Science quotes on:  |  Collapse (17)  |  Departure (9)  |  Entire (47)  |  Foundation (108)  |  Great (534)  |  Integral Calculus (5)  |  Philosophical (23)  |  Regard (95)  |  Rigour (16)  |  Small (163)  |  Speculation (104)  |  Trick (24)  |  Truth (928)  |  Whole (192)  |  Wit (36)

The message from the Moon which we have flashed to the far corners of this planet is that no problem need any longer be considered insoluble.
…...
Science quotes on:  |  Corner (30)  |  Far (154)  |  Flash (34)  |  Insoluble (15)  |  Long (174)  |  Message (35)  |  Moon (199)  |  Need (287)  |  Planet (263)  |  Problem (497)

The more a science advances, the more will it be possible to understand immediately results which formerly could be demonstrated only by means of lengthy intermediate considerations: a mathematical subject cannot be considered as finally completed until this end has been attained.
In Formensystem binärer Formen (1875), 2.
Science quotes on:  |  Advance (165)  |  Attain (45)  |  Complete (87)  |  Consideration (85)  |  Demonstrate (53)  |  End (195)  |  Finally (26)  |  Formerly (5)  |  Immediately (23)  |  Intermediate (20)  |  Lengthy (3)  |  Mathematics (1205)  |  Means (176)  |  Possible (158)  |  Result (389)  |  Science (2067)  |  Study And Research In Mathematics (61)  |  Subject (240)  |  Understand (340)

The observer is not he who merely sees the thing which is before his eyes, but he who sees what parts the thing is composed of. To do this well is a rare talent. One person, from inattention, or attending only in the wrong place, overlooks half of what he sees; another sets down much more than he sees, confounding it with what he imagines, or with what he infers; another takes note of the kind of all the circumstances, but being inexpert in estimating their degree, leaves the quantity of each vague and uncertain; another sees indeed the whole, but makes such an awkward division of it into parts, throwing into one mass things which require to be separated, and separating others which might more conveniently be considered as one, that the result is much the same, sometimes even worse than if no analysis had been attempted at all.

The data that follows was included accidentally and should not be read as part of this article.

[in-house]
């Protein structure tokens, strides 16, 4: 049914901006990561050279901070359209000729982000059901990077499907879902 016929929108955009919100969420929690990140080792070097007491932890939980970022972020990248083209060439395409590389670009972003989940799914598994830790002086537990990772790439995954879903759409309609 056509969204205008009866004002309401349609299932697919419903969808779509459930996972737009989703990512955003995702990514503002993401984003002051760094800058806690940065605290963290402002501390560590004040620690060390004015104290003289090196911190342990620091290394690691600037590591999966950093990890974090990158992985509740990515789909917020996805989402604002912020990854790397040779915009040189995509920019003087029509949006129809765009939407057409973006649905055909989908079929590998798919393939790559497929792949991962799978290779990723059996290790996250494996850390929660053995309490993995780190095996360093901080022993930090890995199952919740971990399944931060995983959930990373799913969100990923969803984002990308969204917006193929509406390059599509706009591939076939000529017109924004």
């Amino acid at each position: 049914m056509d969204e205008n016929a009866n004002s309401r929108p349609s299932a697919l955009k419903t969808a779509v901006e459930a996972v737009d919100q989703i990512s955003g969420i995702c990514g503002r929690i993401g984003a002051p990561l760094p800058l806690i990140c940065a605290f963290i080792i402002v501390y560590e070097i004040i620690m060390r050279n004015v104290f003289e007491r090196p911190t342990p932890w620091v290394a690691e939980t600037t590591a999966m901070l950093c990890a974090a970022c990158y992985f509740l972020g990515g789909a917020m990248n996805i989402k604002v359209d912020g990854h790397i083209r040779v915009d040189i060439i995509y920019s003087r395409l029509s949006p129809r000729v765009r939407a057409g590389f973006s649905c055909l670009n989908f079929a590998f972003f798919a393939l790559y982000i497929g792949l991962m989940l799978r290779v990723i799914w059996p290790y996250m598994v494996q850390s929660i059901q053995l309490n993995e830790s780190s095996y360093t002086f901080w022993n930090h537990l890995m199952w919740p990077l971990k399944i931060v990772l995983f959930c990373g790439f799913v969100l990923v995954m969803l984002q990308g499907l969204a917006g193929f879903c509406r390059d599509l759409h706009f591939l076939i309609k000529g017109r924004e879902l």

In A System of Logic Ratiocinative and Inductive (1858), 216.
Science quotes on:  |  Analysis (166)  |  Attempt (126)  |  Attend (11)  |  Awkward (7)  |  Circumstance (66)  |  Composed (3)  |  Confound (14)  |  Convenience (34)  |  Degree (82)  |  Division (34)  |  Estimate (28)  |  Eye (222)  |  Half (56)  |  Imagine (76)  |  Inattention (5)  |  Inexpert (2)  |  Infer (12)  |  Kind (140)  |  Mass (78)  |  Merely (82)  |  Note (34)  |  Observation (450)  |  Observer (42)  |  Overlook (12)  |  Part (222)  |  Person (154)  |  Place (175)  |  Quantity (65)  |  Rare (50)  |  Require (85)  |  Result (389)  |  See (369)  |  Separate (74)  |  Set Down (2)  |  Talent (63)  |  Uncertain (14)  |  Vague (26)  |  Whole (192)  |  Worse (24)  |  Wrong (139)

The required techniques of effective reasoning are pretty formal, but as long as programming is done by people that don’t master them, the software crisis will remain with us and will be considered an incurable disease. And you know what incurable diseases do: they invite the quacks and charlatans in, who in this case take the form of Software Engineering gurus.
…...
Science quotes on:  |  Case (99)  |  Charlatan (8)  |  Crisis (19)  |  Disease (275)  |  Effective (30)  |  Engineering (141)  |  Form (314)  |  Formal (33)  |  Incurable (5)  |  Invite (9)  |  Know (556)  |  Long (174)  |  Master (98)  |  People (390)  |  Pretty (20)  |  Program (52)  |  Quack (15)  |  Reason (471)  |  Remain (113)  |  Require (85)  |  Software (13)  |  Technique (49)